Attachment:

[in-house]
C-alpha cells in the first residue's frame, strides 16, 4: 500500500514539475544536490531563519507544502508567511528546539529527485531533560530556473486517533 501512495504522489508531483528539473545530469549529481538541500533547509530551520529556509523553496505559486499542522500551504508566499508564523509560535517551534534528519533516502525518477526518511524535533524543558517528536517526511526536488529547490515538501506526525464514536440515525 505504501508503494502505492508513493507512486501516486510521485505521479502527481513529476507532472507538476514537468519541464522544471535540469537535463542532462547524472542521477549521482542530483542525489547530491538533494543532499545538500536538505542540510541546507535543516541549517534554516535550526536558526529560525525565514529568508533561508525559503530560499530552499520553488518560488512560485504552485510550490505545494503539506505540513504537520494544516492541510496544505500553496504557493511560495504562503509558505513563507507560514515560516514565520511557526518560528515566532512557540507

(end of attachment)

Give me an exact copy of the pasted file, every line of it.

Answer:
[in-house]
C-alpha cells in the first residue's frame, strides 16, 4: 500500500514539475544536490531563519507544502508567511528546539529527485531533560530556473486517533 501512495504522489508531483528539473545530469549529481538541500533547509530551520529556509523553496505559486499542522500551504508566499508564523509560535517551534534528519533516502525518477526518511524535533524543558517528536517526511526536488529547490515538501506526525464514536440515525 505504501508503494502505492508513493507512486501516486510521485505521479502527481513529476507532472507538476514537468519541464522544471535540469537535463542532462547524472542521477549521482542530483542525489547530491538533494543532499545538500536538505542540510541546507535543516541549517534554516535550526536558526529560525525565514529568508533561508525559503530560499530552499520553488518560488512560485504552485510550490505545494503539506505540513504537520494544516492541510496544505500553496504557493511560495504562503509558505513563507507560514515560516514565520511557526518560528515566532512557540507